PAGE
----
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The marching band has evolved from military and police traditions into the entertainment role it serves today, mostly for choreographed performance during football half-time shows. Marching band uniforms have remained a throwback to early outfits, with several variations available to give each band a distinctive appearance. Though some marching bands just wear tuxedos or matching shirts and pants to perform, the basic components usually involve an embroidered uniform jacket with matching pants, elaborate headgear, white gloves, coordinating boots, and occasionally some flair like a cape. Despite the protests, a long plume of feathers often adorns the top of the hats.
One of the most distinguishing features of all marching band uniforms is the color combination on the jacket. This often will be the school or team's colors, but not always. The coat usually has exaggerated shoulders and large, double-breasted buttons. On the front, back or even both, the name of the band will be prominently embroidered. It then is matched with a flat dark or white pair of slacks, occasionally with a pinstripe down the leg.
Some band directors go with a military-style helmet in a flat or metallic color, either left plain or decorated with feather plumage and touches of brass or rope. Others prefer the use of hats in the band tradition instead. The busby is a domed, fur-coated hat with a little feather for color coordination. The shako hat is squared-off like a cap just above the crown of the head, with a tiny visor and the ever-present, sky-ward plume. The Aussie style offers, by far, the most sun protection, with its wide brim and cascading feather.
The use of plumage in marching band uniforms dates back to military use, when bands would signal conditions and orders on the battlefield. While some directors like a masculine helmets with no feathers, most use plumes to give the band members a larger profile and longer shadows on the field. Some plumes roll down the head like a tiger's mane or shoot straight up like a feather duster. In a variety of colors, these plumes are also regularly tucked in on one side of the head and allowed to drape rearward in a tail.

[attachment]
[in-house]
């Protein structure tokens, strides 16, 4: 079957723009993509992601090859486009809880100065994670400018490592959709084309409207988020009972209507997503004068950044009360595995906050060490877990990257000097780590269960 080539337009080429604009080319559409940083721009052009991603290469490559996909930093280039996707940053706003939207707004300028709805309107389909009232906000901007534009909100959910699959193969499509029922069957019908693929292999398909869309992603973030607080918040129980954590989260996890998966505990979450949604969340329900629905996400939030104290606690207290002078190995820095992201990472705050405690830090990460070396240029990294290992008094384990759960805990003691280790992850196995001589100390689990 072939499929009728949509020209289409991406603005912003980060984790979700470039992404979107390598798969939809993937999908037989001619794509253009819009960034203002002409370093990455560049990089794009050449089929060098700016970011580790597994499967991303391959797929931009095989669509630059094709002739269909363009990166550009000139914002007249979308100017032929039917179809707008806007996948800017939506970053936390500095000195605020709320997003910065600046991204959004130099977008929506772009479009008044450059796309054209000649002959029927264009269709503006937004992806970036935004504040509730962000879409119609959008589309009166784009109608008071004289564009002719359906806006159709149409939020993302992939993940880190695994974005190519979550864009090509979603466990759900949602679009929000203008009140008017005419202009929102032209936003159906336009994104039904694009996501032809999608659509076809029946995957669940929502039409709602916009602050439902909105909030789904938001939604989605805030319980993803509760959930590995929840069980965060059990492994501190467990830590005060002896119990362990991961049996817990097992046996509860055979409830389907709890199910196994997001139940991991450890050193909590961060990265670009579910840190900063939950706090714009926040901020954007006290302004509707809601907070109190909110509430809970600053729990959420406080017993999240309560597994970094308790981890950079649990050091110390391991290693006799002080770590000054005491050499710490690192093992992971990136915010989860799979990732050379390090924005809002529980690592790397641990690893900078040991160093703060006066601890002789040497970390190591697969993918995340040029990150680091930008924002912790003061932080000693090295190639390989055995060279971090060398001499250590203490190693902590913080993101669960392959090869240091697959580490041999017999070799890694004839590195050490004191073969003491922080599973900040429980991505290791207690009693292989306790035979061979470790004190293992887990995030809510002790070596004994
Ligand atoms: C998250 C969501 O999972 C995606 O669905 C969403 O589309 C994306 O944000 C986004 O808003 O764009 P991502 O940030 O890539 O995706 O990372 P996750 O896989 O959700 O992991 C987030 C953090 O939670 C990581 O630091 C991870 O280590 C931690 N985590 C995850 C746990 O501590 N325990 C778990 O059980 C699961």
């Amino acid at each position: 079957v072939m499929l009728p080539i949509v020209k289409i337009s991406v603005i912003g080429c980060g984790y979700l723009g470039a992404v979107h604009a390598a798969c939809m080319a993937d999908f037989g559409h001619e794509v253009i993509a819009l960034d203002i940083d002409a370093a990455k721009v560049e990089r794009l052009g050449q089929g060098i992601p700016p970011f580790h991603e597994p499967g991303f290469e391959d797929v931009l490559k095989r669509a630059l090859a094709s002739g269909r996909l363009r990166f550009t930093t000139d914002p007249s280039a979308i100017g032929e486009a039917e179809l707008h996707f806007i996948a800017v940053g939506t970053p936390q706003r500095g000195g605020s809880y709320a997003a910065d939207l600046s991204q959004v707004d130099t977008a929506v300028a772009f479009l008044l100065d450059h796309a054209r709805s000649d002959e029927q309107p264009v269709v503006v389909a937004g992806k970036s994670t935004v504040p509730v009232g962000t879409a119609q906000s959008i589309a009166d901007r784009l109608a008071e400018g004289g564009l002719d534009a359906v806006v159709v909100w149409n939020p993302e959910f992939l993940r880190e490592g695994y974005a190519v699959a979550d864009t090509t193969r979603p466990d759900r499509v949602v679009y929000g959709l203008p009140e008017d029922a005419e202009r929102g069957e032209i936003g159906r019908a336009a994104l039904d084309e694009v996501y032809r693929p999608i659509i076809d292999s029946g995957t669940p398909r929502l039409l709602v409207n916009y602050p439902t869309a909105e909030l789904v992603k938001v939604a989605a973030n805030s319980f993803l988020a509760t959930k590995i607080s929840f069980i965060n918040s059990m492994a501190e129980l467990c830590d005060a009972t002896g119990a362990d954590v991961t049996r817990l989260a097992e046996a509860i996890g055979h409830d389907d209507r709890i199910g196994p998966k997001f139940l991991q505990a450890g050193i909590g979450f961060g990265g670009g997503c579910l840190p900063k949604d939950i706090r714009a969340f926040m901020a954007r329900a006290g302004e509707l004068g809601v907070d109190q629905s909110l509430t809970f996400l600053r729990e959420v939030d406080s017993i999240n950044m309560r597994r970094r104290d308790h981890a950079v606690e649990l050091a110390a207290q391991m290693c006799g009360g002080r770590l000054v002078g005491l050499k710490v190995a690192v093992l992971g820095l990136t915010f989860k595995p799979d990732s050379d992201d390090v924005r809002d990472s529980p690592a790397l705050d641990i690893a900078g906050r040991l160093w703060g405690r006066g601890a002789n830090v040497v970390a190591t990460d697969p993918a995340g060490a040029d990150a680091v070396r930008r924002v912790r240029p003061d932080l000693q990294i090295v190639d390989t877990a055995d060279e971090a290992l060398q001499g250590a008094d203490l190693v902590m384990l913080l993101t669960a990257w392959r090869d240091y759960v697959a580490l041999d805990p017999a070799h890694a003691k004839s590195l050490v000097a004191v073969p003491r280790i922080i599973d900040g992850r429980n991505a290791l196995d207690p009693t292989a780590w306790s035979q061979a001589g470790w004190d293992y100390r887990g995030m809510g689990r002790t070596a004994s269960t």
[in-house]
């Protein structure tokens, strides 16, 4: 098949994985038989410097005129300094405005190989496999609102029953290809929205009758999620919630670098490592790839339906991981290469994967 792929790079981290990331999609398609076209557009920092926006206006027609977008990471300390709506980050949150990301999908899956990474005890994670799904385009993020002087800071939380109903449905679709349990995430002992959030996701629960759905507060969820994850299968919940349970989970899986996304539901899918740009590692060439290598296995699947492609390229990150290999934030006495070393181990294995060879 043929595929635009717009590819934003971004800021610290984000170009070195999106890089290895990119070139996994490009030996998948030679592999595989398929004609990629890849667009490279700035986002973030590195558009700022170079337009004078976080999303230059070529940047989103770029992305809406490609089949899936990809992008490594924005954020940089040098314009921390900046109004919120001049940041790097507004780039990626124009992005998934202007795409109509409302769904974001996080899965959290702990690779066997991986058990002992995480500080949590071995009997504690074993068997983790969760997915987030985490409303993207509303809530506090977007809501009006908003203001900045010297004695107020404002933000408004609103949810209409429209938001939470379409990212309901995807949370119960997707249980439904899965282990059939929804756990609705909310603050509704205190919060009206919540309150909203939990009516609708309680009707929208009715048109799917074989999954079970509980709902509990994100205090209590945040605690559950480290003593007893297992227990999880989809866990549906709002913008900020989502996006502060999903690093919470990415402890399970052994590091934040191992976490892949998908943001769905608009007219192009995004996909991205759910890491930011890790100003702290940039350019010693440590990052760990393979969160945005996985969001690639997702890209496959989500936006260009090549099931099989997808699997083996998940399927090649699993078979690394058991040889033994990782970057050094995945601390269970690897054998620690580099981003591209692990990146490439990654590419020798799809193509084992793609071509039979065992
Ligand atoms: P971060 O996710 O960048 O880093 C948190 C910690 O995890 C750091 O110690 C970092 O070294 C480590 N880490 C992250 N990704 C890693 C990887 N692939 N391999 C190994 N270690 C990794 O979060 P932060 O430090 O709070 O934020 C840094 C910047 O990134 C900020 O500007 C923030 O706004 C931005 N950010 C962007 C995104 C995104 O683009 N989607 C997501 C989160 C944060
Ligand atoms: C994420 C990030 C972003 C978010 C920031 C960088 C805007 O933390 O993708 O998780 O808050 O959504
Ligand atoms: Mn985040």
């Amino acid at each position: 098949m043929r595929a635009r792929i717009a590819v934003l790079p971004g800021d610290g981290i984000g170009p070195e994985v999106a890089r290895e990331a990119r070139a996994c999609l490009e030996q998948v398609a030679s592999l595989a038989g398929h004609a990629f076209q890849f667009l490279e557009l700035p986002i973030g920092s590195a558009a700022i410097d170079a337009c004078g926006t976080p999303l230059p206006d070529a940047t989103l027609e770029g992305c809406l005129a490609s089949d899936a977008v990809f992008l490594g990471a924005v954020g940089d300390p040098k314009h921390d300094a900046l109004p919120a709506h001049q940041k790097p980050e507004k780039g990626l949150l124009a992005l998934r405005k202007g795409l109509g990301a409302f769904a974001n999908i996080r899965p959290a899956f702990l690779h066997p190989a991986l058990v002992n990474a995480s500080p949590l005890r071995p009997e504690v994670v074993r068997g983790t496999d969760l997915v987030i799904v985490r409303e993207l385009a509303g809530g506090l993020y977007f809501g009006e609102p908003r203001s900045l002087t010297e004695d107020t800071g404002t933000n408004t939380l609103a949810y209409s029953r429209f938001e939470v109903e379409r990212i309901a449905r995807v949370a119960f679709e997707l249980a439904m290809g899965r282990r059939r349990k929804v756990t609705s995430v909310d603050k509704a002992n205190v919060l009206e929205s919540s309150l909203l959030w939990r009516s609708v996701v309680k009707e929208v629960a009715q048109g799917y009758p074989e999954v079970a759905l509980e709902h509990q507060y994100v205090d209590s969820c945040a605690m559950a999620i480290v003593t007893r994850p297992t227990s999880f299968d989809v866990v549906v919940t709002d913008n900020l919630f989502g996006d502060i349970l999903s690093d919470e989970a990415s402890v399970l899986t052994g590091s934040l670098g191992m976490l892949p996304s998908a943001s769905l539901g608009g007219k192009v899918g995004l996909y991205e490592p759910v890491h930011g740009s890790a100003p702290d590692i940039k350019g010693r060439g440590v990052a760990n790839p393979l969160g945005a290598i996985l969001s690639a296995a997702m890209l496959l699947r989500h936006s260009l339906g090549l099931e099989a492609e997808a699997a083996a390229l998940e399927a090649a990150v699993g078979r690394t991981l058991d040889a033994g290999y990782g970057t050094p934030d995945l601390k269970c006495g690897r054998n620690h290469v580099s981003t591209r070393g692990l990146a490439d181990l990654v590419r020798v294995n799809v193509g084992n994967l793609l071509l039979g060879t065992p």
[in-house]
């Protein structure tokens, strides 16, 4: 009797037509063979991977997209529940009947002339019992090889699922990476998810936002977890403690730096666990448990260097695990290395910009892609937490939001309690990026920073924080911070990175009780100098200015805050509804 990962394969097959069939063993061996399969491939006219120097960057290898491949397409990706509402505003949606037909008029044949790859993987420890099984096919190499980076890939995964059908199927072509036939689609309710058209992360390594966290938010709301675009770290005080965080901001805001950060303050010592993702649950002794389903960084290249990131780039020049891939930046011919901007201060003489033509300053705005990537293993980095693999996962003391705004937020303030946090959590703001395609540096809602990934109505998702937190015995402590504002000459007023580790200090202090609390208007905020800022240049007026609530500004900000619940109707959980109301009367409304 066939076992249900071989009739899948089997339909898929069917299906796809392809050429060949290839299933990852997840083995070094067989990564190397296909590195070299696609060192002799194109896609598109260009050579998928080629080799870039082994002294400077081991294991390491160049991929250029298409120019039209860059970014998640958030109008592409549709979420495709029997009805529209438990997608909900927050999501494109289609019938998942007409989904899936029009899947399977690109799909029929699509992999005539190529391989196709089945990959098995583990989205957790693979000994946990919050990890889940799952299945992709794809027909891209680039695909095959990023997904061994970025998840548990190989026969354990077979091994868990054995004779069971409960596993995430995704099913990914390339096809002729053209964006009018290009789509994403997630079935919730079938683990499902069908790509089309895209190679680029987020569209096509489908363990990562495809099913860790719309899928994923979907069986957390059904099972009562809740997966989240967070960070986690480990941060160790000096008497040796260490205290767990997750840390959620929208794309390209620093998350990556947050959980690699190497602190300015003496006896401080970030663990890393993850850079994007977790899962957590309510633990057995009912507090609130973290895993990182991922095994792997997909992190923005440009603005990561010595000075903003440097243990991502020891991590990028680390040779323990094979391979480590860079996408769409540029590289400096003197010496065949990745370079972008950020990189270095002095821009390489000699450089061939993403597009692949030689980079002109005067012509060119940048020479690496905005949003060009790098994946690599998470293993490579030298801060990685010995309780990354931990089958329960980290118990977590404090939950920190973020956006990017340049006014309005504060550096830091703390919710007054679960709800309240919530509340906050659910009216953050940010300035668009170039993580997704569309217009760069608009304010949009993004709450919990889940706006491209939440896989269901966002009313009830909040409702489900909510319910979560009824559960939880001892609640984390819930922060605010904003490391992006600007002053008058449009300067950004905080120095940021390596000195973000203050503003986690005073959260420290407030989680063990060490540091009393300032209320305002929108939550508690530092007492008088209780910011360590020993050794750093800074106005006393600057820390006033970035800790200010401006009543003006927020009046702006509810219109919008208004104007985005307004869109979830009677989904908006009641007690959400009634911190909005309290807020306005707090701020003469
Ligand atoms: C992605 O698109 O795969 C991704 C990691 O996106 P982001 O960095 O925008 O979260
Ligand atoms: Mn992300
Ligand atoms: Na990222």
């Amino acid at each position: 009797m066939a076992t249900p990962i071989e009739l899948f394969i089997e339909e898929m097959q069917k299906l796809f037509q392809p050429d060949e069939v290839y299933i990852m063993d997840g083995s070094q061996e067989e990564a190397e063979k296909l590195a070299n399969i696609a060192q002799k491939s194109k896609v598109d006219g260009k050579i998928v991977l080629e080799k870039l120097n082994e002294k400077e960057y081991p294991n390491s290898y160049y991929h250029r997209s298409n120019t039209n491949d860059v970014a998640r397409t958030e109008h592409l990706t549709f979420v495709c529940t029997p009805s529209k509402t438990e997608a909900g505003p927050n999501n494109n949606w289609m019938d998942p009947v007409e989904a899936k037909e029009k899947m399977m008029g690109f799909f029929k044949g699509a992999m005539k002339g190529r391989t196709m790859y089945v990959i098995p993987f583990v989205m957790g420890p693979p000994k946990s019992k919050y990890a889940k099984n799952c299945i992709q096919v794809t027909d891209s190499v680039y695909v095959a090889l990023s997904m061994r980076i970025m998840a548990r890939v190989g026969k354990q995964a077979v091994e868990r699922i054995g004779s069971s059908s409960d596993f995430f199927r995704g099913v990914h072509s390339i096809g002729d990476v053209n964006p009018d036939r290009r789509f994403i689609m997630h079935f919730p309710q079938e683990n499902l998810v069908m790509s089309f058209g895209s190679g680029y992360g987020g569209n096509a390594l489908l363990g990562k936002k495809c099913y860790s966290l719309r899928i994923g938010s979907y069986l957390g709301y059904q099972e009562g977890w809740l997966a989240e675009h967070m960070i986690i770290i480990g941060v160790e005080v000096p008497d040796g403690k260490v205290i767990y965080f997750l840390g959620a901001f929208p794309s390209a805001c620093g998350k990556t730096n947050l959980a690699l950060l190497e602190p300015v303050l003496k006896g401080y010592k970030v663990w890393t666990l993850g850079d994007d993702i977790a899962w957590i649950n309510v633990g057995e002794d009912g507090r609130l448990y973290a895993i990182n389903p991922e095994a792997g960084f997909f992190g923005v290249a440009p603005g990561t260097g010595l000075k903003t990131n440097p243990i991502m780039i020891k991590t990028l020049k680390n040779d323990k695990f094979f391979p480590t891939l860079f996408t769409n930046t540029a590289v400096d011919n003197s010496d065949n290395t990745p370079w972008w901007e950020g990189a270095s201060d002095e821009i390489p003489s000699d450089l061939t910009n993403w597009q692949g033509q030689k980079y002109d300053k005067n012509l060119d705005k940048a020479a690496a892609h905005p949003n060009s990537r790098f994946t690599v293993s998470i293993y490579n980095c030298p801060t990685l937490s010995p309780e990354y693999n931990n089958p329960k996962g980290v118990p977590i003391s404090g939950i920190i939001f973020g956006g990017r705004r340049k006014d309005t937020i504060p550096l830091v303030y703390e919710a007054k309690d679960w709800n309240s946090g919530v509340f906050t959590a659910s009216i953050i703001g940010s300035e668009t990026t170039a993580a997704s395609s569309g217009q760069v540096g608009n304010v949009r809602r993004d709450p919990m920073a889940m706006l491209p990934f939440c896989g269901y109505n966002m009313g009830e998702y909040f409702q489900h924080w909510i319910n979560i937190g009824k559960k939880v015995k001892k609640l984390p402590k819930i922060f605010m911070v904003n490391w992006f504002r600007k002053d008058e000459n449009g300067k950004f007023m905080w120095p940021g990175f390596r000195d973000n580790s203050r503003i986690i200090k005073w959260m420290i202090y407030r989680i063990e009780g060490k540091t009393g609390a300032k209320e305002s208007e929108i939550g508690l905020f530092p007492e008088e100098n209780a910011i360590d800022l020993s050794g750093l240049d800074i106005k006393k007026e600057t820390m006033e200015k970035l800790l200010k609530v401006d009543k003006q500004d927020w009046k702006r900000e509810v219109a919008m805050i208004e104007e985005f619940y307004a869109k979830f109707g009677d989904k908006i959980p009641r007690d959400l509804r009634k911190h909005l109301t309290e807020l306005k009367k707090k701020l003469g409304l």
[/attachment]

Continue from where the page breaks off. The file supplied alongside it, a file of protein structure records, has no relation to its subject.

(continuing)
A pair of white or black gloves, along with walking shoes made to look like dress shoes, usually finishes most marching band uniforms. Some go further, though. Capes are a common addition to marching band uniforms, particularly when performing certain music, such as a medley of show tunes. Many band directors award rank to their best players of each instrument, often in the form of roped cords that wrap around one or both arms, which is another mainstay of military tradition.
Band uniforms are interesting things. I really like the attitude of the Samford University Marching Band. They wear white fedoras and red T-shirts, and from there, it's kind of anything goes. But they're still a good band, musically.
Seeing a sharp looking band is always good, but I do not envy the players who have to wear uniforms that are obviously uncomfortable. The flat topped shakos look excruciatingly uncomfortable. I always like to see the Aussie bush hats, or the Cavalier hats, which are turned up on one side. They are comfortable, and as the article mentioned, provide the best shade.
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